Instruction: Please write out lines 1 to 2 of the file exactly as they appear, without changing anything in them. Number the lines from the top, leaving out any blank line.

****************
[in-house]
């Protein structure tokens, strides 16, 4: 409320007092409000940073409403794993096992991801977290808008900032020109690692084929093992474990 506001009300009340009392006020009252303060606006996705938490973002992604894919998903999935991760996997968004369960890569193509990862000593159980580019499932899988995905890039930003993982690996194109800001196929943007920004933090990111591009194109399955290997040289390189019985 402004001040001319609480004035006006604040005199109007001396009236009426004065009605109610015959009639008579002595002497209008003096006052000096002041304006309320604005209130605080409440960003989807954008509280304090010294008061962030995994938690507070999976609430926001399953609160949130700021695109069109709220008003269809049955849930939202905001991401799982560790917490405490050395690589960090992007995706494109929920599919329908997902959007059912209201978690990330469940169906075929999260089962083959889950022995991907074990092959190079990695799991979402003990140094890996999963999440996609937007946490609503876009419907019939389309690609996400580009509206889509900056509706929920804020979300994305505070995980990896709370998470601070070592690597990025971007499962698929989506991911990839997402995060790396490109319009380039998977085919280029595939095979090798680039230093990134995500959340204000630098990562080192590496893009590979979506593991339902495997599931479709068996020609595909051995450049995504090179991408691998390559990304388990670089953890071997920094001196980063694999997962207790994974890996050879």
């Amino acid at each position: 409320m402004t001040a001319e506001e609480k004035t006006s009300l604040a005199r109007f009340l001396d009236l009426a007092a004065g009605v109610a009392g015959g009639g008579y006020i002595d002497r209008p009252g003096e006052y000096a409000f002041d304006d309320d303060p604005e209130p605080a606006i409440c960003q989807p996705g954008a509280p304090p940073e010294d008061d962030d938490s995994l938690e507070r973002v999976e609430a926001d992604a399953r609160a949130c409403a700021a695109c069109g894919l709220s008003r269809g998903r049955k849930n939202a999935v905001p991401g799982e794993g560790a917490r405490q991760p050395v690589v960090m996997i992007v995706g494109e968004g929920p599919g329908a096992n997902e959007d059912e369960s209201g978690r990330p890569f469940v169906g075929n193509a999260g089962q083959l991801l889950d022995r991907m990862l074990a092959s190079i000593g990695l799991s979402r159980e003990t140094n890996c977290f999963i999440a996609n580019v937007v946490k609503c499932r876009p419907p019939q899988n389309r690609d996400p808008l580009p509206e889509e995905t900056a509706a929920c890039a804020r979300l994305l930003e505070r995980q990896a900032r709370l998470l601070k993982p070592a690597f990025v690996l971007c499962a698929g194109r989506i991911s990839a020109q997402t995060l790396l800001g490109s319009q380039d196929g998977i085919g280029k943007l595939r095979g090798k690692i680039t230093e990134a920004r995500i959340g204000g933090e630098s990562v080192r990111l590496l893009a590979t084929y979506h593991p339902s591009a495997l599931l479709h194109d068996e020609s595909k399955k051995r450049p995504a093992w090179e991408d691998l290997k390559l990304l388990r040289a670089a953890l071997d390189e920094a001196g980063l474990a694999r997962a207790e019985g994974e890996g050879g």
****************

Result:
[in-house]
């Protein structure tokens, strides 16, 4: 409320007092409000940073409403794993096992991801977290808008900032020109690692084929093992474990 506001009300009340009392006020009252303060606006996705938490973002992604894919998903999935991760996997968004369960890569193509990862000593159980580019499932899988995905890039930003993982690996194109800001196929943007920004933090990111591009194109399955290997040289390189019985 402004001040001319609480004035006006604040005199109007001396009236009426004065009605109610015959009639008579002595002497209008003096006052000096002041304006309320604005209130605080409440960003989807954008509280304090010294008061962030995994938690507070999976609430926001399953609160949130700021695109069109709220008003269809049955849930939202905001991401799982560790917490405490050395690589960090992007995706494109929920599919329908997902959007059912209201978690990330469940169906075929999260089962083959889950022995991907074990092959190079990695799991979402003990140094890996999963999440996609937007946490609503876009419907019939389309690609996400580009509206889509900056509706929920804020979300994305505070995980990896709370998470601070070592690597990025971007499962698929989506991911990839997402995060790396490109319009380039998977085919280029595939095979090798680039230093990134995500959340204000630098990562080192590496893009590979979506593991339902495997599931479709068996020609595909051995450049995504090179991408691998390559990304388990670089953890071997920094001196980063694999997962207790994974890996050879």